So I have a new list of work to do on the machine. Bryan restored my faith and made me realize that the Electric Boogie can be everything I've wanted it to be. He said I should be able to go 30 miles, but not straight highway miles. He said I'd have to keep it under forty to get that kind of range. I've got five Dewalt 36V, packs in the mail. Apparantly, they utilize A123 cells which are also the shit. The cheapest price you can get on those cells is available when you buy dewalt packs and take them apart. I will put 2 of these cells in parallel with each of my hipower cells. This way, short blasts can come out of the smaller cells and the hipowers will pick up the rest. I can't wait! Bryan said "it will be like a rocket." I look forward to that...

Sunday, March 29, 2009

First test

OK, so I designed this machine to get me to work, 17 miles from my home. After the first ride, I drained the pack to the point of damaging a few of the cells. It was a very expensive ride indeed. This happened especially because the front brakes somehow managed to lock down on their own, drawing many wasted amps from the pack. One of the cells managed to bubble past the cage I made for it, so I will have to do a bit of work to get this thing back to its awesome state where it belongs. Needless to say, it does not do what I need it to do so I have decided to sell the machine. Someone will be very happy to own this vehicle, maybe this will finance my next one?

To do list:

1) install metal sheets in the end of the cages to resist battery bulge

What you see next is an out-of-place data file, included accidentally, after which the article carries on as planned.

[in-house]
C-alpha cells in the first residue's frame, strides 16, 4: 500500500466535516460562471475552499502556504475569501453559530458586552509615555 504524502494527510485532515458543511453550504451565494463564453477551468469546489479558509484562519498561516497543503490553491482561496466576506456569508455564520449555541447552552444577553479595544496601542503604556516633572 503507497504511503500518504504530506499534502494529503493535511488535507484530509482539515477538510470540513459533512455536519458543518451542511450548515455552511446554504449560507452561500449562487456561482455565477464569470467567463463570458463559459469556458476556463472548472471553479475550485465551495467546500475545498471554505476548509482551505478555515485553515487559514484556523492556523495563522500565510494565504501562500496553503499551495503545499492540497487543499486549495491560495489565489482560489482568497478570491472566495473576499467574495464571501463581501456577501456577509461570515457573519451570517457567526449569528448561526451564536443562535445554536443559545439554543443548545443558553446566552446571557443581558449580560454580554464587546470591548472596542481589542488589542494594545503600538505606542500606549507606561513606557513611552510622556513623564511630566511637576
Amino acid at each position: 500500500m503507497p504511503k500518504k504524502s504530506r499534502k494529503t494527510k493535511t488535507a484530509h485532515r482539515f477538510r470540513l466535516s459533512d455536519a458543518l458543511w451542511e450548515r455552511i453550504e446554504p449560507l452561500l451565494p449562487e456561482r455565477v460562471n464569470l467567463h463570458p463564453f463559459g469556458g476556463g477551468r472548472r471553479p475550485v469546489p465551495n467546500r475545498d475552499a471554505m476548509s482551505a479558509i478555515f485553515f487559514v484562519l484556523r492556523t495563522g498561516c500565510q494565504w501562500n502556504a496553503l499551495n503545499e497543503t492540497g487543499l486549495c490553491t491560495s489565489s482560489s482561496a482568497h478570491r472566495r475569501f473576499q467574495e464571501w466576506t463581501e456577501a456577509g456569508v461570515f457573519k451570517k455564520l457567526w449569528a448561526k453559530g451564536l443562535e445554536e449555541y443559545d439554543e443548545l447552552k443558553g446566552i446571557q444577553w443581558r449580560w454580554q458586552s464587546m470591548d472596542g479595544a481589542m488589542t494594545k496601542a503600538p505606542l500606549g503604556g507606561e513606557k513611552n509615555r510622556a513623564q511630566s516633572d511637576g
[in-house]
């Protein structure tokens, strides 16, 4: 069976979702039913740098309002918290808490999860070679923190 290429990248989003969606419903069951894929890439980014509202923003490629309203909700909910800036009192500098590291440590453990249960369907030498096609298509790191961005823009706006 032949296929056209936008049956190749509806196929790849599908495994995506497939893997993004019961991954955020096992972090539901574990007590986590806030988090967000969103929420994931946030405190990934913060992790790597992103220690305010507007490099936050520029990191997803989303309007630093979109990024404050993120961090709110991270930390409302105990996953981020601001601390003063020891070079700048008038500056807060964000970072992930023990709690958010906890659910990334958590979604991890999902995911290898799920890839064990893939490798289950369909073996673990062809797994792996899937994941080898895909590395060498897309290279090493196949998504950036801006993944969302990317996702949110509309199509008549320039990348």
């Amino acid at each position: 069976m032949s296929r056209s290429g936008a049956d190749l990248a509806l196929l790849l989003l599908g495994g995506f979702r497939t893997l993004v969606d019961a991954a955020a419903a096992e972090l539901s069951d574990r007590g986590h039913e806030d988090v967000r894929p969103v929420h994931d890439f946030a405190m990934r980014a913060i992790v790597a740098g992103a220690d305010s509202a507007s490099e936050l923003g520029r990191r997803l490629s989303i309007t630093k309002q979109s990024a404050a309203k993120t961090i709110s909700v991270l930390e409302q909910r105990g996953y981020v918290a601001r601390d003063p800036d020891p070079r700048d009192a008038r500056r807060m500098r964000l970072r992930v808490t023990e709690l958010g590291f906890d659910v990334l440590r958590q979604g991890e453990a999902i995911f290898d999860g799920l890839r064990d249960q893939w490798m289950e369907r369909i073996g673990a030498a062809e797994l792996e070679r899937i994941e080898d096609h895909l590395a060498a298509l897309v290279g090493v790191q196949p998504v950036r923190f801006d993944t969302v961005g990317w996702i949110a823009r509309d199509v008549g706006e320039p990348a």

2) re-test the BMS, I think I may have damaged one or two of the cell shunts
3) Back off the front brake caliper adjustment.
4) Apply "EFZR16kW" decals that should arrive this week.
5) Bring it to Thunderstruck Motors to get the controller programed
6) Sell it, preferably for a profit considering my time and cash investment

Tuesday, March 10, 2009

How it started

I have always thought, what would happen if we couldn't get any gasoline? With oil being something that we have finite supplies of, I realized this will be a reality one day, yet, no one seems to be preparing for this eventual fate. This seemed really dumb to me so I decided I would build a vehicle that could "weather the storm" so to speak. I did research for a few years around diesel engines. I learned they can burn lots of different things, and this seemed like a suitable choice for a post-apocolyptic vehicle. I have always loved motorcycles, cars seem like a boring waste of space to me, that is why I own four motorcycles and no cars! One thing I love about motorcycles is that they go FAST. After going through a lot of specs on a lot of diesel engines, I realized it would be beyond my skills to make a fast diesel bike. It would either be huge, heavy, highly engineered and somewhat quick; or small, reliable and slow as slugs. It was at this point that I started looking into Electric motors as a new choice for the ride of the afterworld. Electricity can also be made (and stolen) from many sources. So I started in on my research in electric vehicle technology. I realized that the new constraint here would be cash money. The motor and batteries I wound up using cost me almost $6000! I could have fit another $4000 worth of batteries into the frame I used, but, I am happy with the performance and weight of the machine I built. Lets move on...

Better Late than Never

OK, so now that my electric bike is Complete, running, insured, and ON THE ROAD, I will share with you how I did it and what inspired me. Let's start in the begining....